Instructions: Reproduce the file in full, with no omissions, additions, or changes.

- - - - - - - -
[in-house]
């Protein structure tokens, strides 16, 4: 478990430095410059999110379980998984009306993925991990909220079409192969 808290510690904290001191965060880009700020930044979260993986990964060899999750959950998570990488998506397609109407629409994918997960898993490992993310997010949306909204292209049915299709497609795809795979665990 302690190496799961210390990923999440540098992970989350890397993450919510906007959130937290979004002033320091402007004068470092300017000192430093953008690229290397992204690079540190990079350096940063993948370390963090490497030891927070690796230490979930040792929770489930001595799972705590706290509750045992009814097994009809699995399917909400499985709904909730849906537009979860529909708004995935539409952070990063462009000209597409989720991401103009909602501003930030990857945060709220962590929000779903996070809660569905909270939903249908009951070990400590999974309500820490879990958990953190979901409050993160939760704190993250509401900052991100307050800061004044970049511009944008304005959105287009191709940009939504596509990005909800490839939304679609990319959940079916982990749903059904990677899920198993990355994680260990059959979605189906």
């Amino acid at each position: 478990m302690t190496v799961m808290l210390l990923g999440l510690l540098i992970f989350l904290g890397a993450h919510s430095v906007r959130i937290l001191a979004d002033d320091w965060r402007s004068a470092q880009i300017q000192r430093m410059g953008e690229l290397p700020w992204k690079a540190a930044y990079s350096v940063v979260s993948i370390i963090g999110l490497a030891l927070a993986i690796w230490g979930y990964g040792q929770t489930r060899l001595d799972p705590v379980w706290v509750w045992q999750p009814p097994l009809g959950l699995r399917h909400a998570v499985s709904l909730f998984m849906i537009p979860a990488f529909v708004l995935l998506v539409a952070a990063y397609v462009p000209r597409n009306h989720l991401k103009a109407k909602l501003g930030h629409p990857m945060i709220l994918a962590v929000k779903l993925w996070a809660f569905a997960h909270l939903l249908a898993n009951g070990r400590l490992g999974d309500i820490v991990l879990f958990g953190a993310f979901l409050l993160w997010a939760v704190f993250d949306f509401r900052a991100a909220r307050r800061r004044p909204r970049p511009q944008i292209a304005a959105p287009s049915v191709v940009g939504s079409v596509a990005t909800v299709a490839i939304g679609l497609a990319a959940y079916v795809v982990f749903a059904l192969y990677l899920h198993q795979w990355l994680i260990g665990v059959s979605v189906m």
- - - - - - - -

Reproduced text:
[in-house]
């Protein structure tokens, strides 16, 4: 478990430095410059999110379980998984009306993925991990909220079409192969 808290510690904290001191965060880009700020930044979260993986990964060899999750959950998570990488998506397609109407629409994918997960898993490992993310997010949306909204292209049915299709497609795809795979665990 302690190496799961210390990923999440540098992970989350890397993450919510906007959130937290979004002033320091402007004068470092300017000192430093953008690229290397992204690079540190990079350096940063993948370390963090490497030891927070690796230490979930040792929770489930001595799972705590706290509750045992009814097994009809699995399917909400499985709904909730849906537009979860529909708004995935539409952070990063462009000209597409989720991401103009909602501003930030990857945060709220962590929000779903996070809660569905909270939903249908009951070990400590999974309500820490879990958990953190979901409050993160939760704190993250509401900052991100307050800061004044970049511009944008304005959105287009191709940009939504596509990005909800490839939304679609990319959940079916982990749903059904990677899920198993990355994680260990059959979605189906």
């Amino acid at each position: 478990m302690t190496v799961m808290l210390l990923g999440l510690l540098i992970f989350l904290g890397a993450h919510s430095v906007r959130i937290l001191a979004d002033d320091w965060r402007s004068a470092q880009i300017q000192r430093m410059g953008e690229l290397p700020w992204k690079a540190a930044y990079s350096v940063v979260s993948i370390i963090g999110l490497a030891l927070a993986i690796w230490g979930y990964g040792q929770t489930r060899l001595d799972p705590v379980w706290v509750w045992q999750p009814p097994l009809g959950l699995r399917h909400a998570v499985s709904l909730f998984m849906i537009p979860a990488f529909v708004l995935l998506v539409a952070a990063y397609v462009p000209r597409n009306h989720l991401k103009a109407k909602l501003g930030h629409p990857m945060i709220l994918a962590v929000k779903l993925w996070a809660f569905a997960h909270l939903l249908a898993n009951g070990r400590l490992g999974d309500i820490v991990l879990f958990g953190a993310f979901l409050l993160w997010a939760v704190f993250d949306f509401r900052a991100a909220r307050r800061r004044p909204r970049p511009q944008i292209a304005a959105p287009s049915v191709v940009g939504s079409v596509a990005t909800v299709a490839i939304g679609l497609a990319a959940y079916v795809v982990f749903a059904l192969y990677l899920h198993q795979w990355l994680i260990g665990v059959s979605v189906m």